Measles: What’s the big deal?

Canada’s largest health unit urges March Break travellers to get vaccinated as measles cases increase across the country — but is the risk really what the media and pharma-backed health overlords want you to believe?

Remove Ads

Toronto Public Health has urged travellers to ensure they are vaccinated against measles with a combination of Measles, Mumps, and Rubella vaccine known as the MMR, as at least a dozen measles cases are being documented across the country.

Is this alarmism warranted? What do the statistics say regarding this once considered to be benign childhood illness?

Measles is described as an acute, viral, infectious disease that offers lifelong immunity after recovery from the disease, according to the United States Centers for Disease Control and Prevention (CDC) Pink Book.

Symptoms include the typical measles rash, a fever of 103 to 105 degrees Fahrenheit, runny nose and cough. The rash typically begins at the hairline and then spreads outward on the face and upper neck, before spreading downward on the torso and expanding to the hands and feet.

Approximately 30% of measles cases in the United States from 1987 to 2000 were reported to have one or more complications which, according to the Government of Canada, include diarrhea, otitis media (i.e. ear infection), pneumonia, encephalitis (brain swelling), subacute sclerosing panencephalitis (a fatal brain infection), and death.

Health columnist Andre Picard, who was appointed to the Order of Canada in 2023 for his dedication to parroting big pharma-influenced “public health practices,” has taken to social media to scaremonger Canadians regarding the handful of cases popping up across Canada.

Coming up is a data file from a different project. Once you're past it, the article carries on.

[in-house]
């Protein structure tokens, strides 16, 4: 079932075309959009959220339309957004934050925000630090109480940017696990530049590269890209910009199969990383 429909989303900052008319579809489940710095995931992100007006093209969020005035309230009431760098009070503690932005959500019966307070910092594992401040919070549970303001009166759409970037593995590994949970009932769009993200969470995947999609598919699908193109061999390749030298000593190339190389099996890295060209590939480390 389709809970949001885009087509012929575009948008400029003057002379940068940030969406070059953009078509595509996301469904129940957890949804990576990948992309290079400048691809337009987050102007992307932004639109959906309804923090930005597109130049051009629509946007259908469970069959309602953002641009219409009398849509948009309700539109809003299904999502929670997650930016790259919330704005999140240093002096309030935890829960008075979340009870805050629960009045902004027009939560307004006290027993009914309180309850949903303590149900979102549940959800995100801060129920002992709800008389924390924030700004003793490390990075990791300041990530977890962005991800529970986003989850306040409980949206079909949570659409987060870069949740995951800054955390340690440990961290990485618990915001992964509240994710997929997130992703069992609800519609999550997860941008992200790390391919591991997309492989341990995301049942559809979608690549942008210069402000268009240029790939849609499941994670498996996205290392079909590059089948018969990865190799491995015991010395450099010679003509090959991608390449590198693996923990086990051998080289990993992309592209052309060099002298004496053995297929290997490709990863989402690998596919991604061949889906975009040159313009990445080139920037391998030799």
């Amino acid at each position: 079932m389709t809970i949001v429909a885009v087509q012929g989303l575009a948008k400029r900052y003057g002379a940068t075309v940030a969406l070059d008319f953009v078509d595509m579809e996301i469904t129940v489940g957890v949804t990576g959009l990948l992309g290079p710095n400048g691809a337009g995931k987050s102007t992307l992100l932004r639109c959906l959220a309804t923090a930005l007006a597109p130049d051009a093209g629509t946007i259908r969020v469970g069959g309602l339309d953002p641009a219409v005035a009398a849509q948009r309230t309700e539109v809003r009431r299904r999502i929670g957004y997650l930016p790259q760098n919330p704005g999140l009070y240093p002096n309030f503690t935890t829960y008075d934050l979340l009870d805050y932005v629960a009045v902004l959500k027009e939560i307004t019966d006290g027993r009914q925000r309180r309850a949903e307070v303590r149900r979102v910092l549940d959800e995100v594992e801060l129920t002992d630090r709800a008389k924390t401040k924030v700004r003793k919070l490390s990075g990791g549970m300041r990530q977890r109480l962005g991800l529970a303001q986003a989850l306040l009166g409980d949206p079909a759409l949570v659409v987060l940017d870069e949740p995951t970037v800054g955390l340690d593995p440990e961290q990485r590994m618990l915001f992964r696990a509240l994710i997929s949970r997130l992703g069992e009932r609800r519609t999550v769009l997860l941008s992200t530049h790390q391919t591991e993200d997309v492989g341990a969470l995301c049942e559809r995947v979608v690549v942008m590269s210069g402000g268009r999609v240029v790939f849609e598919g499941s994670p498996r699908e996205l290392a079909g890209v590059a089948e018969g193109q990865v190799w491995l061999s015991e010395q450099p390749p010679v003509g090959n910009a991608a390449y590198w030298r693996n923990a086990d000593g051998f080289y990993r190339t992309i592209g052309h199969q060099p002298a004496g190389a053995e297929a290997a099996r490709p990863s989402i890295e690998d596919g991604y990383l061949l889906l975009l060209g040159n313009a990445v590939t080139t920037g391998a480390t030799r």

Picard hinted that those who question the MMR want more sick and dead children, which is kind of ironic coming from someone who supported administering 'safe and effective' novel injections into the arms of babies and children.

So what are the odds of getting sick, and dying, from measles complications?

The Government of Canada’s website dedicated to measles breaks down data showing the number of measles incidences per year from 1924 until 2023. In 1950, measles cases dropped dramatically. For some reason, the years directly before and after the measles vaccine was licensed in Canada in 1963 are unavailable.

What Picard did was cherry-pick a scaremongering stat during a time when cases were high, without sharing the relevant elements as to why cases dropped thereafter, a decade before the vaccine was licensed.

The chart shows a clear drop in cases around 1932 which coincides with the discovery of antibiotics, and again in the 1950s, which coincides with “remarkable growth in the sanitation industry in Canada” – including public potable water supply systems, sewage systems and water treatment plants.

Increased access to global food markets, fresh fruit, vegetables and other sources of nutrition cannot be downplayed here, either.

Especially as the government acknowledges that “Vitamin A deficiency is linked to delayed recovery and greater complications with measles,” going so far as to recommend “children diagnosed with measles be given 2 doses of vitamin A supplements.”

This is something that the mainstream media and public health seem to conveniently ignore and instead blindly promote vaccination above all else.